Ransomware a doppia estorsione
A year and a half ago, ‘double extortion’ ransomware was being used by only one known threat actor. Now, over 16 ransomware groups actively utilize this tactic. So, what is it, and why has it become so popular?
What is double extortion ransomware?
The traditional story of ransomware was one of malicious code rapidly encrypting files with public-key RSA encryption, and then deleting those files if the victim did not pay the ransom.
However, after the infamous WannaCry and NotPetya ransomware campaigns over 2017, companies ramped up their cyber defense. More emphasis was placed on backups and restoration processes, so that even if files were destroyed, organizations had copies in place and could easily restore their data.
Yet in turn, cyber-criminals have also adapted their techniques. Now, rather than just encrypting files, double extortion ransomware exfiltrates the data first. This means that if the company refuses to pay up, information can be leaked online or sold to the highest bidder. Suddenly, all those backups and data recovery plans became worthless.
Maze ransomware and friends
In late 2019, Maze ransomware emerged as the first high-profile case of double extortion. Other strains soon followed, with the Sodinokibi attack — which crippled foreign exchange company Travelex — occurring on the final day of that year.
By mid-2020, hundreds of organizations were falling victim to double extortion attacks, various websites on the dark net were leaking company data, and the Ransomware-as-a-Service business was booming as developers sold and rented new types of malware.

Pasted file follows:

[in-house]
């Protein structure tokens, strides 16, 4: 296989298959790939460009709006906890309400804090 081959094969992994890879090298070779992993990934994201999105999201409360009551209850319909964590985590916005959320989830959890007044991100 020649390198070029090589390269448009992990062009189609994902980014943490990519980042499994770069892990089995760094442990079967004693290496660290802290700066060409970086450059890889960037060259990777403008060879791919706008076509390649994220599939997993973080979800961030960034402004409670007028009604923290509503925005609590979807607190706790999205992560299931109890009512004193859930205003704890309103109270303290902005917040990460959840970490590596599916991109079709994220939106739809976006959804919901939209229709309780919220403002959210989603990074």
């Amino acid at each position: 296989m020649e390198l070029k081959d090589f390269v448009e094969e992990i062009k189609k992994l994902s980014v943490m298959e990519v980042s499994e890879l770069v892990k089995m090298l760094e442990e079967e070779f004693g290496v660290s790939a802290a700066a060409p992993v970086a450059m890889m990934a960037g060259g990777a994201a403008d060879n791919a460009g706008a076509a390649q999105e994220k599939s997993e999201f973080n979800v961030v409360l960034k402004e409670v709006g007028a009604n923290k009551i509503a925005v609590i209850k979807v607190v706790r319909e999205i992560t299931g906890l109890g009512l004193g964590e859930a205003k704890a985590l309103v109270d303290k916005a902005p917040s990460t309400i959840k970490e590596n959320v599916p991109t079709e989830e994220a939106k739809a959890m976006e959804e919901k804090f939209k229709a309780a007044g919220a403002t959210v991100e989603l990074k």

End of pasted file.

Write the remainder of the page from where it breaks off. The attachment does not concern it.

Furthermore, cyber security regulations started being weaponized by cyber-criminals who could leverage the threat of having to pay a hefty compliance fine (CCPA, GDPR, NYSDFS regulations) to encourage their victims to keep quiet by offering them a ransom smaller than the penalty fee.
There were 1,200 double extortion ransomware incidents in 2020, across 63 countries, with over 60% of these aimed at the US and the UK.
Despite new legislation being written regularly to try and mitigate these attacks, they aren’t slowing down. According to a recent study by RUSI, there were 1,200 double extortion ransomware incidents in 2020 alone, across 63 different countries. 60% of these were aimed at organizations headquartered in the US, and the UK suffered the second highest number of breaches.
Last month, the cyber-criminal gang known as REvil released details about Apple’s new Macbook Pro on their site ‘Happy Blog’, threatening to release more blueprints and demanding a ransom of $50 million. And last week, Colonial Pipeline purportedly paid $5 million in bitcoin to recover from a devastating OT ransomware attack.
Anatomy of a double extortion ransomware attack
Darktrace has detected a huge upsurge in double extortion ransomware threats in the last year, most recently at an energy company based in Canada. The hackers had clearly done their homework, tailoring the attack to the company and moving quickly and stealthily once inside. Below is a timeline of this real-world incident, which was mostly carried out in the space of 24 hours.
Figure 1: A timeline of the attack
Darktrace detected every stage of the intrusion and notified the security team with high-priority alerts. If Darktrace Antigena had been active in the environment, the compromised server would have been isolated as soon as it began to behave anomalously, preventing the infection from spreading.
Encryption and exfiltration
The initial infection vector is not known, but the admin account was compromised most likely from a phishing link or a vulnerability exploit. This is indicative of a trend away from the widespread ‘spray and pray’ ransomware campaigns of the last decade, towards a more targeted approach.
Cyber AI identified an internal server engaging in unusual network scanning and attempted lateral movement using the Remote Desktop Protocol (RDP). Compromised admin credentials were used to spread rapidly from the server to another internal device, ‘serverps’.